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From Thomas Mueller <muel...@adobe.com>
Subject [jr3] Index on randomly distributed data
Date Tue, 06 Mar 2012 09:34:20 GMT

In Jackrabbit 2, we currently use a randomly generated UUID as the node
id. For Jackrabbit 3 this is an option question. I was looking for ways to
index randomly distributed data, but so far didn't find a solution. A
Google query for "uuid primary key performance" gave me:

http://stackoverflow.com/questions/2365132/uuid-performance-in-mysql "At
my job, we use UUID as PKs. What I can tell you from experience is DO NOT
USE THEM as PKs ... It's one of those things that when you have less than
1000 records it;s ok, but when you have millions, it's the worst thing you
can do. Why? Because UUID are not sequential..."

http://kccoder.com/mysql/uuid-vs-int-insert-performance/ "it takes 25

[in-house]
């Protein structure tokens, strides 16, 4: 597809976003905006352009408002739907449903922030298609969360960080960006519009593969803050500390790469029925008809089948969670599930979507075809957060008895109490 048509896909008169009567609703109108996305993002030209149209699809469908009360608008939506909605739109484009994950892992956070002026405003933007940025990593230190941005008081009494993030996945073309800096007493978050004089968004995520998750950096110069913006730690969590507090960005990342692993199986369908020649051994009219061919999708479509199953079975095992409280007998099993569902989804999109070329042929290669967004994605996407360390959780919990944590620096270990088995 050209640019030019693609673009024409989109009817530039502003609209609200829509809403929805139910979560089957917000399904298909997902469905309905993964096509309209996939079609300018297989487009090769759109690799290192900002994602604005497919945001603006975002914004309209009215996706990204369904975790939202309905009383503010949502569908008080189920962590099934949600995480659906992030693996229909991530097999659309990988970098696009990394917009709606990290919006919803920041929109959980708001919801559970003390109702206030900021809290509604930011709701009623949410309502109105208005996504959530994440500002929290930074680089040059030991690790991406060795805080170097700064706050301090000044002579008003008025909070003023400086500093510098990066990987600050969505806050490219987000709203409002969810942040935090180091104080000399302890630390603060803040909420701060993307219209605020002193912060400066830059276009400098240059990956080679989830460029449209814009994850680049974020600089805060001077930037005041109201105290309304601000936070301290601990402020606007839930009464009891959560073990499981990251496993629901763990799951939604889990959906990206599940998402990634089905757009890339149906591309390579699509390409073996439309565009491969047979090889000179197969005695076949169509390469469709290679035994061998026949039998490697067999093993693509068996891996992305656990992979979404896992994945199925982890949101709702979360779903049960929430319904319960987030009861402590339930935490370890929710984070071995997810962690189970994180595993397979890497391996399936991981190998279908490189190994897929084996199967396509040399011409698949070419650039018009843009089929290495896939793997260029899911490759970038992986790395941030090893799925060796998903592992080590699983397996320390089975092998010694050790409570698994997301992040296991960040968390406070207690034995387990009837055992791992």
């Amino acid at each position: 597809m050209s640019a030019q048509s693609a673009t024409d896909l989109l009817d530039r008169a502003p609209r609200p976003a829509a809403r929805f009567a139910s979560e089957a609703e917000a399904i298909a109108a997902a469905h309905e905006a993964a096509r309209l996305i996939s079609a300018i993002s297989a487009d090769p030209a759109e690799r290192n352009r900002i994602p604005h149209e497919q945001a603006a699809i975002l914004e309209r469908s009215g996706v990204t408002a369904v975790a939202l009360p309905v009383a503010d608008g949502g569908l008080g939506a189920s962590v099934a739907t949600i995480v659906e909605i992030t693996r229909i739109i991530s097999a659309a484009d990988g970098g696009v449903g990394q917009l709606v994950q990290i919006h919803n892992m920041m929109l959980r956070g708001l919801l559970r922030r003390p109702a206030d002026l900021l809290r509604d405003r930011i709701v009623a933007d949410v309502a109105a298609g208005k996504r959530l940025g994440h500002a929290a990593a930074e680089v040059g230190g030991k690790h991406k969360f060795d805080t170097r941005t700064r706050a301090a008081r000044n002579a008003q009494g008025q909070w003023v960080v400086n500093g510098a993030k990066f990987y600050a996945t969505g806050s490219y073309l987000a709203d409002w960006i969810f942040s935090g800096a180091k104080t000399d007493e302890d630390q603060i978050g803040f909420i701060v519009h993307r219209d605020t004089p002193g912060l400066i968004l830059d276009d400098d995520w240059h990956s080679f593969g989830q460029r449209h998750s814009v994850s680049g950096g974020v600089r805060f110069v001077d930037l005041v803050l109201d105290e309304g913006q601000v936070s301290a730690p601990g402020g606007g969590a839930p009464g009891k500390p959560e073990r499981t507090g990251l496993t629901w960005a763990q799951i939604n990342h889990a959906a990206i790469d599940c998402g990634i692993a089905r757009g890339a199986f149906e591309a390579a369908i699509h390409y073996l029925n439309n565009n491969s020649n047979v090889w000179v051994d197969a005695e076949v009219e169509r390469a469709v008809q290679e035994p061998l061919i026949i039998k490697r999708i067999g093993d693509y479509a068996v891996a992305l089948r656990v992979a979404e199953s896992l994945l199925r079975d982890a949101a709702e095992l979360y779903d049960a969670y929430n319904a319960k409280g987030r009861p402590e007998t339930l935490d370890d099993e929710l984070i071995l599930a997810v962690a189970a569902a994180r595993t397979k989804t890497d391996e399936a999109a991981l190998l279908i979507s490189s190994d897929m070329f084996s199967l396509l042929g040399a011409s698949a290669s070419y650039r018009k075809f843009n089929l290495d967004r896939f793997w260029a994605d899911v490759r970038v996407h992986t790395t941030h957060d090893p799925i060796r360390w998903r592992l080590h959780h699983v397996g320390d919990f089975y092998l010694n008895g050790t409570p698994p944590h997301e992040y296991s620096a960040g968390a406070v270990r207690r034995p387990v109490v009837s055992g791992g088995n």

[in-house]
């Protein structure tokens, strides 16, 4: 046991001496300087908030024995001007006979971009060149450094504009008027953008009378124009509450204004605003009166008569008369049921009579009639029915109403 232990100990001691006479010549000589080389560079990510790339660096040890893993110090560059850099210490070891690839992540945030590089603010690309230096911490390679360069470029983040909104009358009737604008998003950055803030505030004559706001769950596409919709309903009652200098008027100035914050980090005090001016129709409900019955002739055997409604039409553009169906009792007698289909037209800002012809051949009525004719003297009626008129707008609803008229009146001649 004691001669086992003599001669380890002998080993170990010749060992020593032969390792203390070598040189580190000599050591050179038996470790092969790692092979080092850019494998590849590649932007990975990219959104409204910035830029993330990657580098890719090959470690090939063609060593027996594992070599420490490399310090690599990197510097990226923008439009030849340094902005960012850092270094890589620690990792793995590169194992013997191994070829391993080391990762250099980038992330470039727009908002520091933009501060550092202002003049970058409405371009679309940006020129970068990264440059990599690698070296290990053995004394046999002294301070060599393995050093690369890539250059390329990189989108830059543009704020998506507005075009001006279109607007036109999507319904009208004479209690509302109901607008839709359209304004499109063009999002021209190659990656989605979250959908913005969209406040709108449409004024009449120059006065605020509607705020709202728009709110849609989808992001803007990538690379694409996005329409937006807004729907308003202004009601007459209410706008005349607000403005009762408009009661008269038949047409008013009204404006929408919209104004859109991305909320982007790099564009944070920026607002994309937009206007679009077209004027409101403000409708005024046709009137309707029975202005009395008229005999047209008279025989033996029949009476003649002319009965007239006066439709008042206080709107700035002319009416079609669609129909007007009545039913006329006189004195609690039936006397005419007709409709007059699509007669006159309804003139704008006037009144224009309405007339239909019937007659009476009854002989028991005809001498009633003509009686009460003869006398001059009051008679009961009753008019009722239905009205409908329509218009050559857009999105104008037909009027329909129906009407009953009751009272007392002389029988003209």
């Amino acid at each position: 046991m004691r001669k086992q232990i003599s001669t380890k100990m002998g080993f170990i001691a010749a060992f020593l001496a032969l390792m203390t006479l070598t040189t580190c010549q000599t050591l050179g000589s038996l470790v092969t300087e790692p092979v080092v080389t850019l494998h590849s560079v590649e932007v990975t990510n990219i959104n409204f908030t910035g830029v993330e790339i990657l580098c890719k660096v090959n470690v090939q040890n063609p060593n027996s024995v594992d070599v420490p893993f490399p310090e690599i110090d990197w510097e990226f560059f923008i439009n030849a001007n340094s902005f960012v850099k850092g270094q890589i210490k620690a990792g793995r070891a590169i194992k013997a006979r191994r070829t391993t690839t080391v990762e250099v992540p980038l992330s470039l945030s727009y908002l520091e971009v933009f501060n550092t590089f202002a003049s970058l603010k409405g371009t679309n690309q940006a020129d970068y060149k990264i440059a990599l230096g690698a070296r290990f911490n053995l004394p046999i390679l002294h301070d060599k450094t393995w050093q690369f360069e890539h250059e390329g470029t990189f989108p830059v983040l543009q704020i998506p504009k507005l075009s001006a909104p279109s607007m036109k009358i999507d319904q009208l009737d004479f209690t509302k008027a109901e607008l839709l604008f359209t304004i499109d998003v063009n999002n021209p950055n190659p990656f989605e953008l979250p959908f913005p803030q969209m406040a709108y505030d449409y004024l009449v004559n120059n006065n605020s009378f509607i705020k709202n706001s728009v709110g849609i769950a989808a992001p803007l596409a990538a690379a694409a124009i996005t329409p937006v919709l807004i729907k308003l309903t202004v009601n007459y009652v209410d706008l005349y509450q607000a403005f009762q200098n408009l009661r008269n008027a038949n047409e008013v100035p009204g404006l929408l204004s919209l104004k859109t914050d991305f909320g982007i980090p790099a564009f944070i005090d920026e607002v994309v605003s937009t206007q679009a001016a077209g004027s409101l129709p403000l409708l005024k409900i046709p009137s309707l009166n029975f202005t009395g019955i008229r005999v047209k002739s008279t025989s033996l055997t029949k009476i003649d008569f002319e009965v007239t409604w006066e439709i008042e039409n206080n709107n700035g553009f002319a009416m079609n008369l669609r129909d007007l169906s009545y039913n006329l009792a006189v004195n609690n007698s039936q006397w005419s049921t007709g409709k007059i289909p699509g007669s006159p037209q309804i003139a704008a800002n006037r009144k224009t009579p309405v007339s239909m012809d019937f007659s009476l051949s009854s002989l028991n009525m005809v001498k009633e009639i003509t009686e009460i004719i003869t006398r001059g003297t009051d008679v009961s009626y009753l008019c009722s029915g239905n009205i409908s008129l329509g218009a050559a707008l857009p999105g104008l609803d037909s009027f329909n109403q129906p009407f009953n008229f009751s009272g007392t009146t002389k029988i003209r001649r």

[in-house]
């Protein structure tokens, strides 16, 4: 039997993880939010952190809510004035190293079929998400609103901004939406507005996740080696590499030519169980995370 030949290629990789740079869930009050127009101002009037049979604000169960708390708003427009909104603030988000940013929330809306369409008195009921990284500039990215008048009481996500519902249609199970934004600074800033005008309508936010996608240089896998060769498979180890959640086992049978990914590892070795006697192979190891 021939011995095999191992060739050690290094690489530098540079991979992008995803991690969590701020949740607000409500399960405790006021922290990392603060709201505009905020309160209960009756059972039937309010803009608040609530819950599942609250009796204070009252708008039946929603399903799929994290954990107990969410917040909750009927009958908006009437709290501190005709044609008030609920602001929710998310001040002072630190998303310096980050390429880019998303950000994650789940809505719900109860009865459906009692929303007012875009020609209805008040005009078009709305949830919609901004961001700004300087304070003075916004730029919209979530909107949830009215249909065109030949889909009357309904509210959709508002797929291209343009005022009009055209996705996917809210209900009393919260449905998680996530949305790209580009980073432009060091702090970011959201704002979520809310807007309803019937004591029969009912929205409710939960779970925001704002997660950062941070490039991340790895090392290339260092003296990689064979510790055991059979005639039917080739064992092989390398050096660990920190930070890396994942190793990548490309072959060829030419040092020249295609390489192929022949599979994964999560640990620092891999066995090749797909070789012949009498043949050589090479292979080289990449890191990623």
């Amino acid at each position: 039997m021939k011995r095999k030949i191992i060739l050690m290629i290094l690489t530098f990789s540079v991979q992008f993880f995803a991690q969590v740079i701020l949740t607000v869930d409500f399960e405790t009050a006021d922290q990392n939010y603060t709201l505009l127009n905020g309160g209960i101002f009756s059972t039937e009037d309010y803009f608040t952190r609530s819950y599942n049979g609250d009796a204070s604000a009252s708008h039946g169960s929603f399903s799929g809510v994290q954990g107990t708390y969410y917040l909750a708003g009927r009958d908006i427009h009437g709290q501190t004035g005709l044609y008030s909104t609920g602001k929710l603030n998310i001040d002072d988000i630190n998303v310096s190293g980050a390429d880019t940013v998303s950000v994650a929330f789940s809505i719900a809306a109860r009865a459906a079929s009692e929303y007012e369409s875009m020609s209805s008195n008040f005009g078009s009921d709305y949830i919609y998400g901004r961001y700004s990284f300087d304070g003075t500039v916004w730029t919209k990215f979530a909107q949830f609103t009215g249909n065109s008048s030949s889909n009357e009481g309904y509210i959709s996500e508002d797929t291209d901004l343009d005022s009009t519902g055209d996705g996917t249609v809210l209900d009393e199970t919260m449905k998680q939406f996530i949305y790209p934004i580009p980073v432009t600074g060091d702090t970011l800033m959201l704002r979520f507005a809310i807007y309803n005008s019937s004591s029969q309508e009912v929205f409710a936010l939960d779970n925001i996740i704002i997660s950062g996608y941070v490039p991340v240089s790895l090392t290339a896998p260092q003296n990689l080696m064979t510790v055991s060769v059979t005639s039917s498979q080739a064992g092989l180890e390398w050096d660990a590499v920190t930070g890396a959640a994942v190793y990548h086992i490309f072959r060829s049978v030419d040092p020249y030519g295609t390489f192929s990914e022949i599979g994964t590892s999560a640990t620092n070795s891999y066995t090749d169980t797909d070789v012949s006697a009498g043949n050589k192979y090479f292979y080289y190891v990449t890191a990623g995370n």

hours to insert 15 million records into an empty UUID table"

"For auto_increment key load process took 1 hour 50 minutes ... For UUID
process took over 12 hours and is still going...  So in this little case
we have about 200 times performance difference"

I believe if we rely on an index on randomly distributed data, performance
will degrade (factor 10 or more, depending on the repository size, the
memory, and potentially on the number of changes). For Jackrabbit 2, to
solve this performance problem, we can actually switch to sequential node
ids - see JCR-2857. For Jackrabbit 3, if we use the content hash as the
node id, then it wouldn't be possible to switch (it is not possible to
generate sequential content hashes). With content hashes, one option is to
make sure the index is always in memory. However, I believe we should not
build a system that has such constraints, unless the alternative
(sequential node ids) has problems we can not solve otherwise.


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